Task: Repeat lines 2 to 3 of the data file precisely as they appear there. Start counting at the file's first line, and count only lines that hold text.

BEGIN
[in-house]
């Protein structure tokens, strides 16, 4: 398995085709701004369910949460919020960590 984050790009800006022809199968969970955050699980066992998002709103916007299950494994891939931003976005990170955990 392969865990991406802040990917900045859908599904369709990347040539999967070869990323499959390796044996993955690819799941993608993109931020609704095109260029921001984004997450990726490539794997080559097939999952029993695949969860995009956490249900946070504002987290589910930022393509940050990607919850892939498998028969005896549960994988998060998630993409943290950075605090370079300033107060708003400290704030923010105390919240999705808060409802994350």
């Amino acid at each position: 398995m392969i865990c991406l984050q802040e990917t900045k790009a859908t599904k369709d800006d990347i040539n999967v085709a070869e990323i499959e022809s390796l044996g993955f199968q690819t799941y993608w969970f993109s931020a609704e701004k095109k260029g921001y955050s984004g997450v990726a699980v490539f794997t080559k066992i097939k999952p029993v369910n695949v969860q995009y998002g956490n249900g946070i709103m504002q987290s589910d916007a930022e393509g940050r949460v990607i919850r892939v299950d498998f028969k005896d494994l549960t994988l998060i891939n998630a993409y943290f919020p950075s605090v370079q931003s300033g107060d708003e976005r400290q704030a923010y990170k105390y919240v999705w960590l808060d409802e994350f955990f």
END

């Protein structure tokens, strides 16, 4: 398995085709701004369910949460919020960590 984050790009800006022809199968969970955050699980066992998002709103916007299950494994891939931003976005990170955990 392969865990991406802040990917900045859908599904369709990347040539999967070869990323499959390796044996993955690819799941993608993109931020609704095109260029921001984004997450990726490539794997080559097939999952029993695949969860995009956490249900946070504002987290589910930022393509940050990607919850892939498998028969005896549960994988998060998630993409943290950075605090370079300033107060708003400290704030923010105390919240999705808060409802994350």
């Amino acid at each position: 398995m392969i865990c991406l984050q802040e990917t900045k790009a859908t599904k369709d800006d990347i040539n999967v085709a070869e990323i499959e022809s390796l044996g993955f199968q690819t799941y993608w969970f993109s931020a609704e701004k095109k260029g921001y955050s984004g997450v990726a699980v490539f794997t080559k066992i097939k999952p029993v369910n695949v969860q995009y998002g956490n249900g946070i709103m504002q987290s589910d916007a930022e393509g940050r949460v990607i919850r892939v299950d498998f028969k005896d494994l549960t994988l998060i891939n998630a993409y943290f919020p950075s605090v370079q931003s300033g107060d708003e976005r400290q704030a923010y990170k105390y919240v999705w960590l808060d409802e994350f955990f």